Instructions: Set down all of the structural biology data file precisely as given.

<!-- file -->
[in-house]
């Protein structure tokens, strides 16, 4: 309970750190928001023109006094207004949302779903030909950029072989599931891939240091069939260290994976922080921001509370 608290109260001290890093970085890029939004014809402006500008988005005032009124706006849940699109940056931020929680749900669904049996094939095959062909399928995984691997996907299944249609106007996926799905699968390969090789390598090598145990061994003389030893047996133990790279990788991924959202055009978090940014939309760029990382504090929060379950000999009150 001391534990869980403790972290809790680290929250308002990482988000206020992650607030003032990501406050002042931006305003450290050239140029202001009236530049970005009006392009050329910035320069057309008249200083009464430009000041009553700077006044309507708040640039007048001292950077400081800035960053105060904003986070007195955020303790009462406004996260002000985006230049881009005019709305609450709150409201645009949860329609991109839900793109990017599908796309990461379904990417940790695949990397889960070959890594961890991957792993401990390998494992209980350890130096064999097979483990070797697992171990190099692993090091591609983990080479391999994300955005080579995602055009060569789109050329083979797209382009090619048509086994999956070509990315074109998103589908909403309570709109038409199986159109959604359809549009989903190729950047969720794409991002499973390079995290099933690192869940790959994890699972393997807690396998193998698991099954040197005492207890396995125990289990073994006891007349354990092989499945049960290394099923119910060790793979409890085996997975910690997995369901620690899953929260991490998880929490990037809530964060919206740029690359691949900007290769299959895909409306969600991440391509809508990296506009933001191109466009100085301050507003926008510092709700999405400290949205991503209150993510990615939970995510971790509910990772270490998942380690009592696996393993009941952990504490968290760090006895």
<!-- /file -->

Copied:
[in-house]
């Protein structure tokens, strides 16, 4: 309970750190928001023109006094207004949302779903030909950029072989599931891939240091069939260290994976922080921001509370 608290109260001290890093970085890029939004014809402006500008988005005032009124706006849940699109940056931020929680749900669904049996094939095959062909399928995984691997996907299944249609106007996926799905699968390969090789390598090598145990061994003389030893047996133990790279990788991924959202055009978090940014939309760029990382504090929060379950000999009150 001391534990869980403790972290809790680290929250308002990482988000206020992650607030003032990501406050002042931006305003450290050239140029202001009236530049970005009006392009050329910035320069057309008249200083009464430009000041009553700077006044309507708040640039007048001292950077400081800035960053105060904003986070007195955020303790009462406004996260002000985006230049881009005019709305609450709150409201645009949860329609991109839900793109990017599908796309990461379904990417940790695949990397889960070959890594961890991957792993401990390998494992209980350890130096064999097979483990070797697992171990190099692993090091591609983990080479391999994300955005080579995602055009060569789109050329083979797209382009090619048509086994999956070509990315074109998103589908909403309570709109038409199986159109959604359809549009989903190729950047969720794409991002499973390079995290099933690192869940790959994890699972393997807690396998193998698991099954040197005492207890396995125990289990073994006891007349354990092989499945049960290394099923119910060790793979409890085996997975910690997995369901620690899953929260991490998880929490990037809530964060919206740029690359691949900007290769299959895909409306969600991440391509809508990296506009933001191109466009100085301050507003926008510092709700999405400290949205991503209150993510990615939970995510971790509910990772270490998942380690009592696996393993009941952990504490968290760090006895």